I began to connect the dots—and realized that Joshua was not just a garden-variety false prophet, but one of the most sinister spiritual sorcerers of our generation. His thirst for attention pushed him to start his “Emmanuel TV” broadcast in 2006, which spread his influence around the world. Even Christian broadcasting networks began to carry his programs.

But Joshua’s house was built on sand, literally. In 2014, a multi-story hotel he built next door to his church collapsed because of shoddy construction, killing at least 115 foreign visitors. The disaster awakened some of his brainwashed followers to see what was really going on inside the cult. Yet Joshua continued to spread his deception until he died in 2021 at the age of 57.

The real story of what was going on at the Synagogue Church of All Nations is now being unraveled. This month, BBC Africa released a gripping, three-part documentary called “Disciples: The Cult of T.B. Joshua.” The programs are painful to watch, but I urge all Christians to view them. (Visit this link.)

In the programs, former followers of Joshua share how they lived like slaves in the Synagogue compound. Many young women served the prophet seven days a week as they endured verbal abuse and were deprived of sleep. Some followers were also subjected to beatings, slaps to the face and kicks in the stomach.

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Eventually, some of the female followers were routinely summoned to Joshua’s apartment, where they were raped. And many of these women were forced to undergo abortions—in a secret room in the church compound—all because the “man of God” could not allow evidence of his abuse to become known.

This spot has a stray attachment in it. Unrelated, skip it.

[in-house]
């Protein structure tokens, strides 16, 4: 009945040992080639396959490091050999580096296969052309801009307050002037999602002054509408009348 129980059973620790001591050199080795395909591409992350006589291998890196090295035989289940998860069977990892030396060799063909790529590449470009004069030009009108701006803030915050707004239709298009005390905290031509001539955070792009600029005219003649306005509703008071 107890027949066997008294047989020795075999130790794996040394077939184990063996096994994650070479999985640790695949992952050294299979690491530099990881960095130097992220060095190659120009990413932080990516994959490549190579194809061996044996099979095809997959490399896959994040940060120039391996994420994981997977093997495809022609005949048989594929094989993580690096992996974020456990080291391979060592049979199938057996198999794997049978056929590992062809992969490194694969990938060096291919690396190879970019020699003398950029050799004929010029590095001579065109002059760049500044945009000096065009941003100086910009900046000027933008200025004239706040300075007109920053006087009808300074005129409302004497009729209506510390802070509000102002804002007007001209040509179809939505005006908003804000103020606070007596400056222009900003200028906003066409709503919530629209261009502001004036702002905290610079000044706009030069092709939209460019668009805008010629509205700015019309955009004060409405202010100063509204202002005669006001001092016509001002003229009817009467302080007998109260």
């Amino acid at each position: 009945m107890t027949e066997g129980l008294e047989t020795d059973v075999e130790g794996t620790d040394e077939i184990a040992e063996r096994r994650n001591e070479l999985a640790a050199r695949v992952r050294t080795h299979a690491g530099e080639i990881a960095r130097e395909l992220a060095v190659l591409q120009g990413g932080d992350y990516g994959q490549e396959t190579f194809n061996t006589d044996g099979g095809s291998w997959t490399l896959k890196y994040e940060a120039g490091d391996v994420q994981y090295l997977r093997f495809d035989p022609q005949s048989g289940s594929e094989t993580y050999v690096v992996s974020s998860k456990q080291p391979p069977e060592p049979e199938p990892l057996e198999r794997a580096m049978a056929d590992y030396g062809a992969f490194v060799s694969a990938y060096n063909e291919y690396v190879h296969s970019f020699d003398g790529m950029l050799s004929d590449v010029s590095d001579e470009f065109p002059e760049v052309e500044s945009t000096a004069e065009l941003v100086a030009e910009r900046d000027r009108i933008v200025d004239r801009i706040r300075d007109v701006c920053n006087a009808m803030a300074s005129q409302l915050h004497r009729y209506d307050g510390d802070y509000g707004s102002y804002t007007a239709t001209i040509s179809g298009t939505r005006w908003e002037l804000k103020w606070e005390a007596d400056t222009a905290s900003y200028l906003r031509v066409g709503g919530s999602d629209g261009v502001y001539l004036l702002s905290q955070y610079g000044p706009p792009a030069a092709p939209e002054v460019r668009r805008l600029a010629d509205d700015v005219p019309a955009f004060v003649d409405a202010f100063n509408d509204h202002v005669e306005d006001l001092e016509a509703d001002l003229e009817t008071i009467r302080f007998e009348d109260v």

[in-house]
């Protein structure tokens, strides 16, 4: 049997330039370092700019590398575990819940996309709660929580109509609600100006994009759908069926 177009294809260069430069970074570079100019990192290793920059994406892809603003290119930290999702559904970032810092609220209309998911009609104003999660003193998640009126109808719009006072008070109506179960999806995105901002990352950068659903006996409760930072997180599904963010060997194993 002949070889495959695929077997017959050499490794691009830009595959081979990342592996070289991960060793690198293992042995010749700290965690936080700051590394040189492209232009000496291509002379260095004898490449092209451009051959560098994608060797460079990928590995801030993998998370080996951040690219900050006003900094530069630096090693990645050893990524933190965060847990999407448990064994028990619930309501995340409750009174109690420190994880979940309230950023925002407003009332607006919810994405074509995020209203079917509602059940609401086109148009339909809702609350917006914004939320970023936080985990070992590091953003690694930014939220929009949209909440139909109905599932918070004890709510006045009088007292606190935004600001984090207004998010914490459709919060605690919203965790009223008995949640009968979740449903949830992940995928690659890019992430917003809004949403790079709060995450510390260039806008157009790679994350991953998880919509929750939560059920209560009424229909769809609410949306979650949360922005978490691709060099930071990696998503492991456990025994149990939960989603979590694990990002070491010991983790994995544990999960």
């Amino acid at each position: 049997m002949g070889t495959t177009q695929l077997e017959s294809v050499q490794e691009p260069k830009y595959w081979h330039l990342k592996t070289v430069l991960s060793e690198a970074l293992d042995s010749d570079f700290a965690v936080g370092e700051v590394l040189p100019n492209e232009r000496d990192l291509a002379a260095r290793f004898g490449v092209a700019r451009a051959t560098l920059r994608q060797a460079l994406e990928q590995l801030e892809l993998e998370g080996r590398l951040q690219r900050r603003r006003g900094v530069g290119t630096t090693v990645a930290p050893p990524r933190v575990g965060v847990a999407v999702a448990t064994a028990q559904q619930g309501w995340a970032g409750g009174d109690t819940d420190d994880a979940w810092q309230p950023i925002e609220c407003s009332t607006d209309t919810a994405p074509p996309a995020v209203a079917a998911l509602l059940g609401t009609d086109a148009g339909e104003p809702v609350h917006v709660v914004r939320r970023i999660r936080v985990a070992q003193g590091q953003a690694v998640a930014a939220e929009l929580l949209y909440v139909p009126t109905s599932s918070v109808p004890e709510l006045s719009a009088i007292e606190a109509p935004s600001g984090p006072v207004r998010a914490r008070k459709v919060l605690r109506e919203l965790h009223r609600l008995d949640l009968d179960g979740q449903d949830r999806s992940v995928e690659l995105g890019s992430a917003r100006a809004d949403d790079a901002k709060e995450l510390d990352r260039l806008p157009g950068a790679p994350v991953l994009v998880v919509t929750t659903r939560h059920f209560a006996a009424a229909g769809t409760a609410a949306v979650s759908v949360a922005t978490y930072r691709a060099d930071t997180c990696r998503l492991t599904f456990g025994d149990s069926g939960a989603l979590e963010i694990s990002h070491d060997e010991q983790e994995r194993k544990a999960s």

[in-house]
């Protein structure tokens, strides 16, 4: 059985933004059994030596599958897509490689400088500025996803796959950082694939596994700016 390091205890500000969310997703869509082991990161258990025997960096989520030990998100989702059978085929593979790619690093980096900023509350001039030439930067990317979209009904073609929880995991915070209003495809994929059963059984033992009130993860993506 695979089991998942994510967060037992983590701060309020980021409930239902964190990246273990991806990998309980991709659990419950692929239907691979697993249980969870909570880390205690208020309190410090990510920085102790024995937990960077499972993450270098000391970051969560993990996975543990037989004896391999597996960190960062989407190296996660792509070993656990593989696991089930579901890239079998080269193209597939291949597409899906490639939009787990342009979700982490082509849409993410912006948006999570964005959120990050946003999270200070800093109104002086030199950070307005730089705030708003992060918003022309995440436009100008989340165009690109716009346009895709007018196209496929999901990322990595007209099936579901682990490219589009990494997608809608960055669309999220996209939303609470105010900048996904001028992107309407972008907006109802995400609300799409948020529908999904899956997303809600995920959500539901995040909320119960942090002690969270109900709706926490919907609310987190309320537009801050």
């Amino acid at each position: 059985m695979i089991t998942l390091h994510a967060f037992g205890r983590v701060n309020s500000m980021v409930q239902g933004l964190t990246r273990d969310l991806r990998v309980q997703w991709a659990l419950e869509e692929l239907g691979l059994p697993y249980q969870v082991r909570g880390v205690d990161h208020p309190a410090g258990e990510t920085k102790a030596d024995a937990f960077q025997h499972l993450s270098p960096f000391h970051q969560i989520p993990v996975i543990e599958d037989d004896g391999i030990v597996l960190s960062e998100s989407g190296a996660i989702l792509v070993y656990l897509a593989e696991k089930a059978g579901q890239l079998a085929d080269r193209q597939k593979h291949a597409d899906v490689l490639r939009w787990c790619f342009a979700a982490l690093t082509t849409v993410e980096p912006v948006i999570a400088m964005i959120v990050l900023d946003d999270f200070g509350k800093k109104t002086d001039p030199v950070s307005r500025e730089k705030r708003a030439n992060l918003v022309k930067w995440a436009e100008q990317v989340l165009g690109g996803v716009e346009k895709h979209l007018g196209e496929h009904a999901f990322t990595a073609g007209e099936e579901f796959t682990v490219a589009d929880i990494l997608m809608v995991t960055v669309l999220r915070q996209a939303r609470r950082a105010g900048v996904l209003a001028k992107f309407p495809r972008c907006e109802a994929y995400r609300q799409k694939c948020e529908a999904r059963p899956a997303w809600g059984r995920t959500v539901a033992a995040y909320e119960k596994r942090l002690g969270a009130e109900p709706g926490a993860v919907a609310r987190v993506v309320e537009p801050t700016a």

“It was a psychological prison,” said one of Joshua’s followers. Another said: “I became T.B. Joshua’s puppet. He pulled all the strings.”

A man who served Joshua closely and then left the cult admitted that the prophet would often travel to his “prayer mountain” retreat in another area of Lagos to perform juju rituals. Witchcraft, not the Holy Spirit, was the secret source of his “power.” One of the British women who followed the prophet for several years told the BBC: “He is probably the greatest con man to ever exist.”

My question is: Why did so many Christians who claim to be Spirit-filled follow this despicable charlatan? Why did so many believers in Jesus go to Joshua’s “church,” witness his strange antics and then go home and convince others to visit him?

Jesus told us this would happen, obviously. He said: “For false christs and false prophets will arise and show great signs and wonders, so as to mislead, if possible, even the elect” (Matt. 24:24, NASB). But those words don’t give an excuse to be gullible.

Joshua would never have been as popular as he was without the applause and approval of Christians who should have known better. I pray we will stop being charmed by the fakes and the weirdos. Let’s get serious about developing the Holy Spirit’s discernment. {eoa}